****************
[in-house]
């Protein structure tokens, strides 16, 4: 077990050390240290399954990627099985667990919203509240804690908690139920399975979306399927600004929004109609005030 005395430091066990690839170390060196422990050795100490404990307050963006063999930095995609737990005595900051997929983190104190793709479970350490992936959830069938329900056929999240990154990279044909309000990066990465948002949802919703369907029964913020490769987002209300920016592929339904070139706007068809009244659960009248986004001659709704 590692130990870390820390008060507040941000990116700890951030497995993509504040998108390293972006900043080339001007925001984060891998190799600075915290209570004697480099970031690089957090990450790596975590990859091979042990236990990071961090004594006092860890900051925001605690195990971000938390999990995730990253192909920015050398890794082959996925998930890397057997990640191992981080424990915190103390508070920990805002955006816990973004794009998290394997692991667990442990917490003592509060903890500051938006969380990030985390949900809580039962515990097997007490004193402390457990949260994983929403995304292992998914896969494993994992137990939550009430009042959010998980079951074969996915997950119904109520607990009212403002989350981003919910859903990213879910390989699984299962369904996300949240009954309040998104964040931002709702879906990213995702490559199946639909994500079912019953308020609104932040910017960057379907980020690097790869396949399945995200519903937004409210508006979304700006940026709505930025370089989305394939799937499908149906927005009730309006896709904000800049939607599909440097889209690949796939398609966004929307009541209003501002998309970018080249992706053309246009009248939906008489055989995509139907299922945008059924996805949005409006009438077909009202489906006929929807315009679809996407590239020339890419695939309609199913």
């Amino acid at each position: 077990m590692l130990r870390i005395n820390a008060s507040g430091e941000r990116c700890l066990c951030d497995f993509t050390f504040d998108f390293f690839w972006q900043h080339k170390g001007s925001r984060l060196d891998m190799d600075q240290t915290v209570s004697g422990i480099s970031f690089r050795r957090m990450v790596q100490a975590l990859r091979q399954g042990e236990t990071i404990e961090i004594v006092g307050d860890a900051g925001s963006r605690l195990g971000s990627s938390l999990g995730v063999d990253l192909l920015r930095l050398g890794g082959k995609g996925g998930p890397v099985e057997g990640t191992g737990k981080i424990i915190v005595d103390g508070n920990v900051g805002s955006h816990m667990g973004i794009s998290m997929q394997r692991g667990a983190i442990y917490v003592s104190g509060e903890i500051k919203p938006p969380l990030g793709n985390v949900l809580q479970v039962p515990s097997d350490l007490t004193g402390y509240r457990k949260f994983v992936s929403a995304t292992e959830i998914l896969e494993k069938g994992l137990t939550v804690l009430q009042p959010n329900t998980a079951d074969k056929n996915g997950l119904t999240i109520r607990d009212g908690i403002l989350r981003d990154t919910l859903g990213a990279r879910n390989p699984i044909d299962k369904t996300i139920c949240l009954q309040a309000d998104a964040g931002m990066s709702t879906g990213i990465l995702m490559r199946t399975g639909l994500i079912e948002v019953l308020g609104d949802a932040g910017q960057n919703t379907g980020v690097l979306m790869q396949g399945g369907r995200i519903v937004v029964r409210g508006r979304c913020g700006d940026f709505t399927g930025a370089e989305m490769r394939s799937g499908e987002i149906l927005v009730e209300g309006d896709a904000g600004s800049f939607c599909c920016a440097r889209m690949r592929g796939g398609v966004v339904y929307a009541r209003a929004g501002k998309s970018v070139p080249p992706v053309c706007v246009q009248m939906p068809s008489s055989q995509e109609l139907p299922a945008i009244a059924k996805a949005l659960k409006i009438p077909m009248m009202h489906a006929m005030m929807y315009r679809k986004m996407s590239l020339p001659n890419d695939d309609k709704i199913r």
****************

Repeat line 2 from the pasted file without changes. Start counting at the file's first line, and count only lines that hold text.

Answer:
């Protein structure tokens, strides 16, 4: 077990050390240290399954990627099985667990919203509240804690908690139920399975979306399927600004929004109609005030 005395430091066990690839170390060196422990050795100490404990307050963006063999930095995609737990005595900051997929983190104190793709479970350490992936959830069938329900056929999240990154990279044909309000990066990465948002949802919703369907029964913020490769987002209300920016592929339904070139706007068809009244659960009248986004001659709704 590692130990870390820390008060507040941000990116700890951030497995993509504040998108390293972006900043080339001007925001984060891998190799600075915290209570004697480099970031690089957090990450790596975590990859091979042990236990990071961090004594006092860890900051925001605690195990971000938390999990995730990253192909920015050398890794082959996925998930890397057997990640191992981080424990915190103390508070920990805002955006816990973004794009998290394997692991667990442990917490003592509060903890500051938006969380990030985390949900809580039962515990097997007490004193402390457990949260994983929403995304292992998914896969494993994992137990939550009430009042959010998980079951074969996915997950119904109520607990009212403002989350981003919910859903990213879910390989699984299962369904996300949240009954309040998104964040931002709702879906990213995702490559199946639909994500079912019953308020609104932040910017960057379907980020690097790869396949399945995200519903937004409210508006979304700006940026709505930025370089989305394939799937499908149906927005009730309006896709904000800049939607599909440097889209690949796939398609966004929307009541209003501002998309970018080249992706053309246009009248939906008489055989995509139907299922945008059924996805949005409006009438077909009202489906006929929807315009679809996407590239020339890419695939309609199913």